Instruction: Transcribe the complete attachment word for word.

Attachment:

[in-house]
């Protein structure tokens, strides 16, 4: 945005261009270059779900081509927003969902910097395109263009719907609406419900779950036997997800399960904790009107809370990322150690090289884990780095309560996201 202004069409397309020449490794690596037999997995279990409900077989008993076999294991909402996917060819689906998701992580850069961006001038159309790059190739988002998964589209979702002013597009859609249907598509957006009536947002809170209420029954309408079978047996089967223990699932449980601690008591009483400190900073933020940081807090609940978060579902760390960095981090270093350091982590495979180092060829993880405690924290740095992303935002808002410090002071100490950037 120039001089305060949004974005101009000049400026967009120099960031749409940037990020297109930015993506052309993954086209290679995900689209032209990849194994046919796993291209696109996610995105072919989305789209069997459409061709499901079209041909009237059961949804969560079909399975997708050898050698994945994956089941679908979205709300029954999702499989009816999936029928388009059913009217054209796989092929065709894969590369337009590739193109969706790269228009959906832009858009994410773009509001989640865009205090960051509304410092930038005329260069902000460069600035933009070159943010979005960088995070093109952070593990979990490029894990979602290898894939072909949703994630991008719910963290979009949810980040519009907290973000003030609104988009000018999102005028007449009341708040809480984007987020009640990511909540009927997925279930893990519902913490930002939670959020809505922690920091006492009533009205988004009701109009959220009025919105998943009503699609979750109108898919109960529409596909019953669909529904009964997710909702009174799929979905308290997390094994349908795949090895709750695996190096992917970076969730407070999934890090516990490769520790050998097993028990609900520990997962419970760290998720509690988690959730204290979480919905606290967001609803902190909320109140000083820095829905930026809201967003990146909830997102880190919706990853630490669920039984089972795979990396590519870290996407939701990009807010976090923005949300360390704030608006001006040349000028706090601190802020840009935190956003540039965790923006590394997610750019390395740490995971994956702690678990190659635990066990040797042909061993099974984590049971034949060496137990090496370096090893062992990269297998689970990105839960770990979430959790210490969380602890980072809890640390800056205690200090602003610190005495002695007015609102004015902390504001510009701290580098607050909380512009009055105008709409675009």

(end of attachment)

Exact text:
[in-house]
């Protein structure tokens, strides 16, 4: 945005261009270059779900081509927003969902910097395109263009719907609406419900779950036997997800399960904790009107809370990322150690090289884990780095309560996201 202004069409397309020449490794690596037999997995279990409900077989008993076999294991909402996917060819689906998701992580850069961006001038159309790059190739988002998964589209979702002013597009859609249907598509957006009536947002809170209420029954309408079978047996089967223990699932449980601690008591009483400190900073933020940081807090609940978060579902760390960095981090270093350091982590495979180092060829993880405690924290740095992303935002808002410090002071100490950037 120039001089305060949004974005101009000049400026967009120099960031749409940037990020297109930015993506052309993954086209290679995900689209032209990849194994046919796993291209696109996610995105072919989305789209069997459409061709499901079209041909009237059961949804969560079909399975997708050898050698994945994956089941679908979205709300029954999702499989009816999936029928388009059913009217054209796989092929065709894969590369337009590739193109969706790269228009959906832009858009994410773009509001989640865009205090960051509304410092930038005329260069902000460069600035933009070159943010979005960088995070093109952070593990979990490029894990979602290898894939072909949703994630991008719910963290979009949810980040519009907290973000003030609104988009000018999102005028007449009341708040809480984007987020009640990511909540009927997925279930893990519902913490930002939670959020809505922690920091006492009533009205988004009701109009959220009025919105998943009503699609979750109108898919109960529409596909019953669909529904009964997710909702009174799929979905308290997390094994349908795949090895709750695996190096992917970076969730407070999934890090516990490769520790050998097993028990609900520990997962419970760290998720509690988690959730204290979480919905606290967001609803902190909320109140000083820095829905930026809201967003990146909830997102880190919706990853630490669920039984089972795979990396590519870290996407939701990009807010976090923005949300360390704030608006001006040349000028706090601190802020840009935190956003540039965790923006590394997610750019390395740490995971994956702690678990190659635990066990040797042909061993099974984590049971034949060496137990090496370096090893062992990269297998689970990105839960770990979430959790210490969380602890980072809890640390800056205690200090602003610190005495002695007015609102004015902390504001510009701290580098607050909380512009009055105008709409675009």